It is no surprise that Phillip Lim, an ACS boy, approaches his command of Mandarin in a self-deprecatory manner. During his 30 years of working in television, one of his most unforgettable moments was directing a Chinese Mediacorp drama. Phillips’ peers, crew and cast, which included Tay Peng Hui and Rebecca Lim, found it a little humorous that Phillip, who professes that his Mandarin “can pass but isn’t great”, was helming a Mandarin TV series.
“Why don’t you just stick to English shows?”
Here’s what he said in reply to this oft-asked question: “I did it for my mother. She is Chinese-educated, but would watch all the TV shows I made, even though she didn’t understand much of the English that the actors spoke. Nonetheless, she would watch till the credits to see my name. I directed this Chinese drama so that my mom could watch and enjoy the entire series.”
This is the preamble that explains why Phillip will do something even if the odds are against him; he just needs a compelling reason to.
Phillip first learned how to appreciate wine from his former ACS classmate Edward Chew, director of Vine Group, which imports, distributes and retails wine, from ancient to new wine producing countries. Vine Group also handles wine-centric seminars, formal education, expositions, social dinners, chateau tours, cellar curation and just about anything themed on oenology.
Edward and his company opt to skip batches of wines that they predict will not appreciate in value, but have yielded healthy returns otherwise. One of his better returns to date was a bottle of Lafite Rothschild 2008, which he bought for €135 a bottle and sold for €1,600.
Phillip decided to dabble in wine futures, which is to buy wines that are yet to be bottled and aged, and would discover two years later that it appreciated by 25%.
Wine futures is a programme spearheaded by wine-producing regions like Bordeaux that, in turn, helps chateaus cover their immediate overheads, which have increased steeply in recent times. Wines sold at these preferential prices will be left to mature in these chateaus for two to three years.
Elated, Phillip told his friends about his windfall over dinner and encouraged them to follow suit. However, he remembers that one friend at the table looked unamused.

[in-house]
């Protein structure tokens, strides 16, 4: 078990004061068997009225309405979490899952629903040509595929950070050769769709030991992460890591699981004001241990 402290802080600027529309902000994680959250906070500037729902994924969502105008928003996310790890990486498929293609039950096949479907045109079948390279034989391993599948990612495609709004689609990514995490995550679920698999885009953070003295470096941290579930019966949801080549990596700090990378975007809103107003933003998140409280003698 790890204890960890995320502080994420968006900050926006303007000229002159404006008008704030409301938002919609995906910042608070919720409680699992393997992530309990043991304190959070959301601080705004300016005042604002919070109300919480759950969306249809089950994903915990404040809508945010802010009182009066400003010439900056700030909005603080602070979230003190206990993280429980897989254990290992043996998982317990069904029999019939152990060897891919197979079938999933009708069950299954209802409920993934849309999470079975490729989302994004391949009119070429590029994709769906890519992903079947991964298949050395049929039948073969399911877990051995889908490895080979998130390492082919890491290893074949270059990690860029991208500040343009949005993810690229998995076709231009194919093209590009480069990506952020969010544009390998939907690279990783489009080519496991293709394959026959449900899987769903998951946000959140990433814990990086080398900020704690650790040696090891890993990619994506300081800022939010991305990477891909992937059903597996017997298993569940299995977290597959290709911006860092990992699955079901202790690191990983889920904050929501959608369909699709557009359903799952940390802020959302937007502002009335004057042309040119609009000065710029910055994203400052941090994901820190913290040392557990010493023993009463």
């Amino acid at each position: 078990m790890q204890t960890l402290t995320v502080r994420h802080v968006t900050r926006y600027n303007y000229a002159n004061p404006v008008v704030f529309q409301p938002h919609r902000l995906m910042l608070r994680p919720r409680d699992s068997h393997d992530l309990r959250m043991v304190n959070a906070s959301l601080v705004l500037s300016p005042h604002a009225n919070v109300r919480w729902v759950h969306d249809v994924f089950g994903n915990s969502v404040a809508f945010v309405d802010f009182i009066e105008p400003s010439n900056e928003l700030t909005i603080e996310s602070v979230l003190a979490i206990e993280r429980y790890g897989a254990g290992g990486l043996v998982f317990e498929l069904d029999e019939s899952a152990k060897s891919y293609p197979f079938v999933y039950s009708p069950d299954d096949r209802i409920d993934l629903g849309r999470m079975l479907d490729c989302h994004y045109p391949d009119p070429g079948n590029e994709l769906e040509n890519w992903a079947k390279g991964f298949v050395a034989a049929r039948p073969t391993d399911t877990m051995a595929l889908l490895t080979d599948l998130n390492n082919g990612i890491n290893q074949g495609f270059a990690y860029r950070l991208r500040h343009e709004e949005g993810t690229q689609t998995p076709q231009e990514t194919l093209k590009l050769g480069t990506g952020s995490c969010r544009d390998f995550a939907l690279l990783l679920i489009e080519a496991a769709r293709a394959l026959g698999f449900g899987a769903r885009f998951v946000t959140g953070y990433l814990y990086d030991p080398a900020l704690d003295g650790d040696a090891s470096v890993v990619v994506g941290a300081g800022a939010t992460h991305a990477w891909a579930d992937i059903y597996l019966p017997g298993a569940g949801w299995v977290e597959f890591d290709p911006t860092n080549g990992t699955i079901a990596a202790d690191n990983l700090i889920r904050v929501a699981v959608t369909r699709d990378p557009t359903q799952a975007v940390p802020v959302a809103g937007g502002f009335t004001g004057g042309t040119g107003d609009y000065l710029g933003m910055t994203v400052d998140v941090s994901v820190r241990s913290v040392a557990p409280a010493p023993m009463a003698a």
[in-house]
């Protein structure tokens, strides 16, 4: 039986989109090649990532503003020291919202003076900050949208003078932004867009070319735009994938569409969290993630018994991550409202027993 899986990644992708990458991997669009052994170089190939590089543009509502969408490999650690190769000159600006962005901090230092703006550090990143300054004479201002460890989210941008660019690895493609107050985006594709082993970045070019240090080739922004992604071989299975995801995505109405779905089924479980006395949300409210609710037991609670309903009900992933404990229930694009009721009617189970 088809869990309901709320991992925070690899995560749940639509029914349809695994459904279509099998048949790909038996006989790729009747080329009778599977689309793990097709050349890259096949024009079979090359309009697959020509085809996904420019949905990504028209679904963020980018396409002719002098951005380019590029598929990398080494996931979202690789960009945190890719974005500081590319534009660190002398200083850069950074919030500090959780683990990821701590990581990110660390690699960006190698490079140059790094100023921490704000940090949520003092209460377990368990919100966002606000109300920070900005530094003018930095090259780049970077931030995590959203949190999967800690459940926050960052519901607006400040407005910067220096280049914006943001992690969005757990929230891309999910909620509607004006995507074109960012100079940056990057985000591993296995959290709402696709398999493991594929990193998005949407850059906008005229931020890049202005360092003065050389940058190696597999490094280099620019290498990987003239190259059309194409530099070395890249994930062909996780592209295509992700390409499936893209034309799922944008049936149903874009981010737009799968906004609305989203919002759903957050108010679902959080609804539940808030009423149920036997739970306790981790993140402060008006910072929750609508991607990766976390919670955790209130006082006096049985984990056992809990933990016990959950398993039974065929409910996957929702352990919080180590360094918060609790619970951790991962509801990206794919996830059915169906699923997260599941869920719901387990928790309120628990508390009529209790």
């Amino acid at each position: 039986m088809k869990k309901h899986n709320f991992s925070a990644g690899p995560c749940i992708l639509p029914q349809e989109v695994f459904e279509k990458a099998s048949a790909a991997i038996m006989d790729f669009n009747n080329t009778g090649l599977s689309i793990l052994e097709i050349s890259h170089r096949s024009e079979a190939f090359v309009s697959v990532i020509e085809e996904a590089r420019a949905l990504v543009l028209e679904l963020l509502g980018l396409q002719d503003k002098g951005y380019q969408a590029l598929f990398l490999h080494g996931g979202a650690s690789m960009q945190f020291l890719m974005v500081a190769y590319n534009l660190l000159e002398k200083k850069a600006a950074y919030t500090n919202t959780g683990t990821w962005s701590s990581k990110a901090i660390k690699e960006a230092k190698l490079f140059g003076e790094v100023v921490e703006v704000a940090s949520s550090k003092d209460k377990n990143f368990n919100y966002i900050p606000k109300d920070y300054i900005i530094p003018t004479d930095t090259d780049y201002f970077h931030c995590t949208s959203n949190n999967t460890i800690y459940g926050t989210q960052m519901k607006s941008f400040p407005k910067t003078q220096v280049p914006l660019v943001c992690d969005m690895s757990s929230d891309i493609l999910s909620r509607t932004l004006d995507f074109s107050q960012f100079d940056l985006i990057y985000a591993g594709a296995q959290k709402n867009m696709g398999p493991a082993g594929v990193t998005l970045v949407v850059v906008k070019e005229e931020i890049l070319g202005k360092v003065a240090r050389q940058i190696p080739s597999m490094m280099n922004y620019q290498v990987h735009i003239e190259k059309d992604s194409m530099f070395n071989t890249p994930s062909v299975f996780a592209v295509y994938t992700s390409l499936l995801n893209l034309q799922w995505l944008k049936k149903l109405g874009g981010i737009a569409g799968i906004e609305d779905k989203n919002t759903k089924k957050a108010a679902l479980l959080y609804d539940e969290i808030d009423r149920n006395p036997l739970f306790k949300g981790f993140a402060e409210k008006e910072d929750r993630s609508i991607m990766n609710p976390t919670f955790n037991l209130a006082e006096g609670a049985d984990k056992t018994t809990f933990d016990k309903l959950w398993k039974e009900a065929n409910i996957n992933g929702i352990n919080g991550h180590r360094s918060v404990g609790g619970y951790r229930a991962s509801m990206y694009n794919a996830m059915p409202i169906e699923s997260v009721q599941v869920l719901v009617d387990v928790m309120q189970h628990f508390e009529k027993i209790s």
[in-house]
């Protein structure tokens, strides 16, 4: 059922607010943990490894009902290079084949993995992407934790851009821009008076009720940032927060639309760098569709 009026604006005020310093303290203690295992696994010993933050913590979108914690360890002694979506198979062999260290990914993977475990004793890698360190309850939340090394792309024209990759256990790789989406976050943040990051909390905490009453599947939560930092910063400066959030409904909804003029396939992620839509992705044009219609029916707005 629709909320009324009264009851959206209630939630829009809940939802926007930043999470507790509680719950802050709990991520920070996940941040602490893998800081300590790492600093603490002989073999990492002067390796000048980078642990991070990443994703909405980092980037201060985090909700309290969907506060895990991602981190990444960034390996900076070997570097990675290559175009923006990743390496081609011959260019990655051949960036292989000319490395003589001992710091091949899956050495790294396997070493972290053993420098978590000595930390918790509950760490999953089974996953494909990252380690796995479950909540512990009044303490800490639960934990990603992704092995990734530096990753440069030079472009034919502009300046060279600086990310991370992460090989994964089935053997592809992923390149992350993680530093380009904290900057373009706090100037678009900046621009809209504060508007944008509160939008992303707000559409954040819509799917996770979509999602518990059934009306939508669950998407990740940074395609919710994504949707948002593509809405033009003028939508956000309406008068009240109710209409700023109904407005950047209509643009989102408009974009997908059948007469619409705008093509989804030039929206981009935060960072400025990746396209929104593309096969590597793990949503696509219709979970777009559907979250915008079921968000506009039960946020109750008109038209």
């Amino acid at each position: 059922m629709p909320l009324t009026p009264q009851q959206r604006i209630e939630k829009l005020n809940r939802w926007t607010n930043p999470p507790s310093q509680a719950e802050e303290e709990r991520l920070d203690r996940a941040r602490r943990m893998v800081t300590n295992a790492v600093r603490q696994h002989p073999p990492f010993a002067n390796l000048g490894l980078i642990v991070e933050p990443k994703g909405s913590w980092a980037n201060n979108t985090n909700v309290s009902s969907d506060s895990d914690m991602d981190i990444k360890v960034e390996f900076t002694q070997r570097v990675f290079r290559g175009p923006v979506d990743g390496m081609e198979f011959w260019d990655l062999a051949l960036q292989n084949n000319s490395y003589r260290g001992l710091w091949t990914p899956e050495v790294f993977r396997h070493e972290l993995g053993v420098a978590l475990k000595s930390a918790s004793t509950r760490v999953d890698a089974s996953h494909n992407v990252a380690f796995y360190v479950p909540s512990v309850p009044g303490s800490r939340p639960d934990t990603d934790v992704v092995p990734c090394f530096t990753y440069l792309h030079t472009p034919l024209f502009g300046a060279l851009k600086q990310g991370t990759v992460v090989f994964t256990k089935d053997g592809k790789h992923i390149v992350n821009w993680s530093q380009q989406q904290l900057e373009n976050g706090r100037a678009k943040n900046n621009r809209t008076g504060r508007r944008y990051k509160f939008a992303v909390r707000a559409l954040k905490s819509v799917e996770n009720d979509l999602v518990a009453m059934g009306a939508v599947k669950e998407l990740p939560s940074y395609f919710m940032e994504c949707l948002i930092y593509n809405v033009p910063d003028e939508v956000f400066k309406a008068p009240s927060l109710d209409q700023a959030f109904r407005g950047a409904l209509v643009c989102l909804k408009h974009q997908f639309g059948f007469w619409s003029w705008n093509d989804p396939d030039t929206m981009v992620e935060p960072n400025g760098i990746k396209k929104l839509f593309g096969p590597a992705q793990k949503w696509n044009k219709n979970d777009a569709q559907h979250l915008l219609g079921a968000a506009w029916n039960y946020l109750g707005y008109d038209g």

“That friend of mine replied that he had lost money on wine futures. The wine merchant he made a purchase from had closed, leaving him with nothing but an invoice,” Phillip discloses. “I felt bad for him and I did not want my friends to think that I was scamming them.”
During the maturation period of the wines, a chateau might close, because labour and raw materials are much more expensive than they used to be, which is why most wine futures buyers only trust very established wine merchants. Wine futures mitigates these issues, thus removing risk if the wine merchant closes.
Upon discovering the dark side of wine futures, Phillip, instead of backing away, was motivated to protect other wine buyers from getting swindled.
Phillip first asked Edward to give him a masterclass on wine futures, who corroborated that many people who buy wine futures lose money when the chateau or merchant close shop or run away. Edward also echoed Phillip’s observation that many investors are averse to wine futures because they can’t see their commodity.
“Edward already had a pool of clientele, so how could I interest more people in reaping the rewards of wine appreciation?” Phillip recalls asking. “I met up with another good friend who manages many tech startups. ‘Is there technology that can give would-be buyers added assurance?’ His reply was ‘NFTs’.”
NFTs would help Phillip and Vine Group reach a larger audience. NFTs, or non-fungible tokens, are unique digital assets that track ownership and authenticity on a blockchain. Leveraging Edward’s strong international ties, blockchain-ing the wine purchasing process would also give buyers direct excess to traders and chateaus, cutting out the middlemen.